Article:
Tuesday, April 26, 2011

The Manchac Excursion

I recently enjoyed a lovely evening on Bayou Manchac, all thanks to the great folks at Canoe & Trail Adventures. If you haven't heard of them, check 'em out. They offer all kinds of bayou and swamp tours around New Orleans, except instead of riding in a huge airboat, you paddle your own canoe. Quite a concept, and of course, politically correct.

We toured the Manchac Swamp (pronounced man-shack, for all you non-Louisiana people), a quick 20 minute drive from downtown New Orleans. Living in the city, it really is amazing to me how close you are to unbridled wilderness. Less than 20 miles from the Quarter and you are at the mercy of Mother Nature herself.

Once we got past the I-10 overpass, I was absolutely shocked by the beauty of the swamp. It felt like we were traveling back in time. Alligators. Poisonous snakes. Exotic birds. Sasquatch. It didn't take very long to understand that you were no longer at the top of the food chain.

As beautiful as it was, I couldn't help but think of how the swamp must have been 300 years ago, before all the Cypress trees were cut down for their beautiful and soft wood. It was also hard to imagine why the hell anyone would settle here. Besides is strategic location at the bend of the Mississippi River, there are very few other reasons to stake out a city here.

It must have been absolute hell to build this city. Yes, the French Quarter and Uptown are barely above the sea level, but Lakeview, Metairie, and the rest of New Orleans East were built on drained swamps. An absolute marvel of engineering, no doubt, but the leaning houses and crooked streets are testament to the soft land they are build upon.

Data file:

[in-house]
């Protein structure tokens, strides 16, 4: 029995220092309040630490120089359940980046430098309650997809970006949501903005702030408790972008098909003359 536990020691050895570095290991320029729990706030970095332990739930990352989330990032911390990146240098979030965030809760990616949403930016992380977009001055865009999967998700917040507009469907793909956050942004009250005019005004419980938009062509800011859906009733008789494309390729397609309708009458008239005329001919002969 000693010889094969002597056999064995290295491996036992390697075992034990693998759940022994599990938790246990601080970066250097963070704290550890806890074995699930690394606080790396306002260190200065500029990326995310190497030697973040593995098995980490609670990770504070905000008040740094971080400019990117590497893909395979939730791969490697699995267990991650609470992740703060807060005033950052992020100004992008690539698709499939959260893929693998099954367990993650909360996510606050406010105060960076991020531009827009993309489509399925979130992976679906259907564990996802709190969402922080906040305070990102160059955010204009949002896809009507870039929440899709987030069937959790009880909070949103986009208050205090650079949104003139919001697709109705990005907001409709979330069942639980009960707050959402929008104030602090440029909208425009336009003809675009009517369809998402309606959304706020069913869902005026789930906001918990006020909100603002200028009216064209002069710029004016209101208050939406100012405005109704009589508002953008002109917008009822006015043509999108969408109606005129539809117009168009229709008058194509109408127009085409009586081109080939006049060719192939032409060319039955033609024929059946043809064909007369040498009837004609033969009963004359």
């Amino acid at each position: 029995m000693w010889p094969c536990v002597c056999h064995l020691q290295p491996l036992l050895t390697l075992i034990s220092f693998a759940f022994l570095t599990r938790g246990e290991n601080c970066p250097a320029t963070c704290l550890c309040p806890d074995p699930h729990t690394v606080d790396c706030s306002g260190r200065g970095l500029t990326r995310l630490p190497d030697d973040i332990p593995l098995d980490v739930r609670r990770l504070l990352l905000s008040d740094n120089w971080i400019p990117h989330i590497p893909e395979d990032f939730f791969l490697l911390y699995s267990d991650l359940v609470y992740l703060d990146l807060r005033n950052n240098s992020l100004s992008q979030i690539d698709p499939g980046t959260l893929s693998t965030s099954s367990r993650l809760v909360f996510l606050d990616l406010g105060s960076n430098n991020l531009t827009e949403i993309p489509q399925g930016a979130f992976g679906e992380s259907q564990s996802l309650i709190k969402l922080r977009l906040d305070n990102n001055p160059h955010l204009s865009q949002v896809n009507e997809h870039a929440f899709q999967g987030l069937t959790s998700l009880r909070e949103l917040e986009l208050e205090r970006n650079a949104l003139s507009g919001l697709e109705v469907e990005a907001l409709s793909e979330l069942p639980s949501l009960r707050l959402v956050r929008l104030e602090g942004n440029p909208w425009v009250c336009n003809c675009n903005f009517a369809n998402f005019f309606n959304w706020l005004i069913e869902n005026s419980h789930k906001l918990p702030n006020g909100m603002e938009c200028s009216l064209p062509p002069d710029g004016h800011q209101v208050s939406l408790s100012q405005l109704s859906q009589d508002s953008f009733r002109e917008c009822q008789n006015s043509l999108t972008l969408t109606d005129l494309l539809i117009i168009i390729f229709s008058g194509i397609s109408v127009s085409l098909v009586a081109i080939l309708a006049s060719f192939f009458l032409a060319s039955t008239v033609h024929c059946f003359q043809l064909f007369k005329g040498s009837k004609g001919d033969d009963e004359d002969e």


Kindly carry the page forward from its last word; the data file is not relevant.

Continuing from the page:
But I digress. Anyway, we paddled far into the night under a full moon. And it wasn't all out in the open paddling. Half of the trip we were deep in the wooded swamps. Just imagine a flooded Cypress forrest, with nothing but rays of moon light to guide you. Your other senses start to pick it up. Hooting owls, splashes right next to you, tree limbs moving, twigs snapping- and all you can see is a few feet in front of you. If the moon goes behind a cloud, well, hope you have some night vision goggles.

It was awesome. We finally made it out to a wide bayou only to see about 200 alligators (no lie) circling all around us. It is only then you fully realize you are only 6 inches above the water line. But its all part of the package. Paddling in complete silence with nothing but the sound of the swamp is something that just needs to be experienced. It truly brings you back in time.

In short, the wetlands are stunning. We may not have mountains or beautiful beaches in Louisiana, but we do have something just as rare and valuable. Check out some pictures below, and get out there!

The lean.

Cypress knees.

The group.

Spanish moss.

Old wood.

I'm not as comfortable sticking my feet in these waters.

Water moccasin with a full belly.

Abandoned signs of life.



This dude kayaked across the entire gulf of mexico. No joke. It almost killed him.

Byron, our fearless leader.

Another guide.

Through the cypress.

White lilies and bull tongues.

Glow of the sun.

Narrow waterways.

Sun has set.

1 comment:

  1. Beautiful photos! I have been on many a moonlight paddle, and you've truly captured the beauty.